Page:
ii.  However, in my view, while the issues of validity and historical losses are “inextricably intertwined” in this Claim, they are not inextricably intertwined with compensation (i.e. how historical losses are to be brought forward to a current value) as the Claimant asserts. The Claimant asserts that alleged losses are inextricably intertwined with compensation, without explaining how bringing forward loss of use (if established) to a current value, as would be required if the surrender was found to be illegal (paragraph 20(1)(h) of the SCTA), bears any relation to the determination of the validity of the surrender in this Claim as framed by the Claimant in its Declaration of Claim. Rather, as mentioned above, the equitable fraud or fraud allegations, as well as the Claimant’s alleged breach of post-surrender fiduciary obligations are inextricably intertwined with the allegation that the Claimant received less than fair market value for the lands surrendered at the time of their surrender. Certainly, the current, unimproved market value of the lands (paragraph 20(1)(g) of the SCTA) bears no relation to validity of the Claim as well.

iii.  As noted by the Claimant, the issue of how to bring forward an established historical loss under the SCTA as decided by this Tribunal in Huu-Ay-Aht First Nations v Her Majesty the Queen in Right of Canada, 2016 SCTC 14 [Huu-Ay-Aht First Nations], was before the Federal Court of Appeal at the time of oral submissions for this Application. However, Canada has since discontinued its application for judicial review on September 5, 2017. In the circumstances of this case, this development is a notable one in respect of efficiency and cost effectiveness considerations. With the Tribunal’s decision in Huu-Ay-Aht First Nations now being final, the principles of compensation have been determined before this Tribunal and should inform the Parties on the proper approach to assess compensation where applicable, should the Claimant be successful in establishing validity of its Claim. As a result, should the Claim be found valid, this development should significantly increase the likelihood of the settlement of the compensation issue in this Claim. In terms of the likelihood of the Parties settling this Claim, should the Claimant be successful at the validity stage, I also note that the Claimant has submitted that:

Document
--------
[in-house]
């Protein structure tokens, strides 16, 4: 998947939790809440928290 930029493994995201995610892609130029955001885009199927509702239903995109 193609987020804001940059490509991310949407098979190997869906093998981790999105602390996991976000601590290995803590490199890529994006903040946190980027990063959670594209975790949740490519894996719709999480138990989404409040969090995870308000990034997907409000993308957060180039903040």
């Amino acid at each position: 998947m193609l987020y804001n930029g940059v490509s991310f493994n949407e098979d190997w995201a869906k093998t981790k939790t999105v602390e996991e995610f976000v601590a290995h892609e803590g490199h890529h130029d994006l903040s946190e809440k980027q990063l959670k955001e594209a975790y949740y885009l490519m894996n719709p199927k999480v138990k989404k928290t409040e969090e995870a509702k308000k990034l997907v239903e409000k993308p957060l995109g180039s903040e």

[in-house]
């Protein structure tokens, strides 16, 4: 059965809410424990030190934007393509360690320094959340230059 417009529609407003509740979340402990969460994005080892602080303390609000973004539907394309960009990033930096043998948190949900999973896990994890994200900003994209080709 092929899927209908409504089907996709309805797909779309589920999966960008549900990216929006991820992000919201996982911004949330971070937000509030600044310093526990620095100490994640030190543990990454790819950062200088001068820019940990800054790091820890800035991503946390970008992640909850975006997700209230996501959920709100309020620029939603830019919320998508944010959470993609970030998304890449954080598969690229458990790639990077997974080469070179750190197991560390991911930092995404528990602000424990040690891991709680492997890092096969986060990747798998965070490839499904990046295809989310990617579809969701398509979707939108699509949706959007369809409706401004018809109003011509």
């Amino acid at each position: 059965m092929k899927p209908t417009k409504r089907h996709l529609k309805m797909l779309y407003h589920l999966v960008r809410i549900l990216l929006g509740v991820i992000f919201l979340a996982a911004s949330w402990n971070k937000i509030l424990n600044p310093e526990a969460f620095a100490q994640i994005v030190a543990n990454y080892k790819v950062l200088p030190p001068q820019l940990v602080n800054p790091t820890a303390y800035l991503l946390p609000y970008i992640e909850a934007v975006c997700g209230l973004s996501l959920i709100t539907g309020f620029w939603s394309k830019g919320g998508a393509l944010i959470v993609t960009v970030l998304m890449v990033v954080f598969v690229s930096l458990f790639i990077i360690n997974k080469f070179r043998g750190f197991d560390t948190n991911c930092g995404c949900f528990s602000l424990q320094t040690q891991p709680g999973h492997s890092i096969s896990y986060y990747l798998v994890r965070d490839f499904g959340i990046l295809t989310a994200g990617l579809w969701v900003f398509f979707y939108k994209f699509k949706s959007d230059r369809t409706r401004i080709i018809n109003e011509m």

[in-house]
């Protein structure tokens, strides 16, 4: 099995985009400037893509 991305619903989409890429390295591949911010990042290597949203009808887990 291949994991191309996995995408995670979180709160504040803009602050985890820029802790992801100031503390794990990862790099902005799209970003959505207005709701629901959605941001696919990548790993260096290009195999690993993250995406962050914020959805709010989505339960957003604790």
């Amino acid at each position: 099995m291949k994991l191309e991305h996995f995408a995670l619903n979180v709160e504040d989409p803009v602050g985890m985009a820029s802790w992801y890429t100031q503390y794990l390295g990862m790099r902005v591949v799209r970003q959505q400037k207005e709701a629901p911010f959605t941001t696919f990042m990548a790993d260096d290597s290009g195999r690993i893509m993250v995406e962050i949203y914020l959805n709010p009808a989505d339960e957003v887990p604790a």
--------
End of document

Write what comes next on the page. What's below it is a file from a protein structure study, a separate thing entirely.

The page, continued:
The Crown is experienced in the settlement of specific claims in relation to unlawful land surrenders, and has thus established a robust institutional capacity with respect to compensating First Nations for the illegal surrender of reserve lands during the relevant historical time period [Memorandum of Fact and Law on the Issue of Bifurcation, Claimant’s Brief at para 43].